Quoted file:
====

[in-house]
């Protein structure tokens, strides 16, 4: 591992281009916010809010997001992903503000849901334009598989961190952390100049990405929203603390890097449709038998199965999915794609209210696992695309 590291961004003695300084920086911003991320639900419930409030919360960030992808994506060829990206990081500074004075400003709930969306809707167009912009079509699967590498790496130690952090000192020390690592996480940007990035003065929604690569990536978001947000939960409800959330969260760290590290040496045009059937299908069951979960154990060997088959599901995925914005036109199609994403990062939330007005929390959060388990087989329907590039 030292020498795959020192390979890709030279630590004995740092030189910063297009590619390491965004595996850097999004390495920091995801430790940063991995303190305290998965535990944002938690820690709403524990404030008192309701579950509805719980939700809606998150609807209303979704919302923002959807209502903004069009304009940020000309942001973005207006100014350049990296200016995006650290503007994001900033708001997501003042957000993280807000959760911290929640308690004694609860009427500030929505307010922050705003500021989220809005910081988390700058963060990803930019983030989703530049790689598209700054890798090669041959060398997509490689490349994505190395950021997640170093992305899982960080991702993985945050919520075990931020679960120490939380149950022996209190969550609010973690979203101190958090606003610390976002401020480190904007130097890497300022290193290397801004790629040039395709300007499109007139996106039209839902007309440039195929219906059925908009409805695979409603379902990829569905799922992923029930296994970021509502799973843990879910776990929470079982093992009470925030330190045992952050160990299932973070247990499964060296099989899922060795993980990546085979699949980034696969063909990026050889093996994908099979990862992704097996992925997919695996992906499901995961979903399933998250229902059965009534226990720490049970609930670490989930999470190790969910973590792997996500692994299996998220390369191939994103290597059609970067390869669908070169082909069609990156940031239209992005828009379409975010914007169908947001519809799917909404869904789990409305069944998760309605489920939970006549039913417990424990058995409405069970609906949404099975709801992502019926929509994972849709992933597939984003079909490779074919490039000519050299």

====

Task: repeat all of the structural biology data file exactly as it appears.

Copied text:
[in-house]
């Protein structure tokens, strides 16, 4: 591992281009916010809010997001992903503000849901334009598989961190952390100049990405929203603390890097449709038998199965999915794609209210696992695309 590291961004003695300084920086911003991320639900419930409030919360960030992808994506060829990206990081500074004075400003709930969306809707167009912009079509699967590498790496130690952090000192020390690592996480940007990035003065929604690569990536978001947000939960409800959330969260760290590290040496045009059937299908069951979960154990060997088959599901995925914005036109199609994403990062939330007005929390959060388990087989329907590039 030292020498795959020192390979890709030279630590004995740092030189910063297009590619390491965004595996850097999004390495920091995801430790940063991995303190305290998965535990944002938690820690709403524990404030008192309701579950509805719980939700809606998150609807209303979704919302923002959807209502903004069009304009940020000309942001973005207006100014350049990296200016995006650290503007994001900033708001997501003042957000993280807000959760911290929640308690004694609860009427500030929505307010922050705003500021989220809005910081988390700058963060990803930019983030989703530049790689598209700054890798090669041959060398997509490689490349994505190395950021997640170093992305899982960080991702993985945050919520075990931020679960120490939380149950022996209190969550609010973690979203101190958090606003610390976002401020480190904007130097890497300022290193290397801004790629040039395709300007499109007139996106039209839902007309440039195929219906059925908009409805695979409603379902990829569905799922992923029930296994970021509502799973843990879910776990929470079982093992009470925030330190045992952050160990299932973070247990499964060296099989899922060795993980990546085979699949980034696969063909990026050889093996994908099979990862992704097996992925997919695996992906499901995961979903399933998250229902059965009534226990720490049970609930670490989930999470190790969910973590792997996500692994299996998220390369191939994103290597059609970067390869669908070169082909069609990156940031239209992005828009379409975010914007169908947001519809799917909404869904789990409305069944998760309605489920939970006549039913417990424990058995409405069970609906949404099975709801992502019926929509994972849709992933597939984003079909490779074919490039000519050299």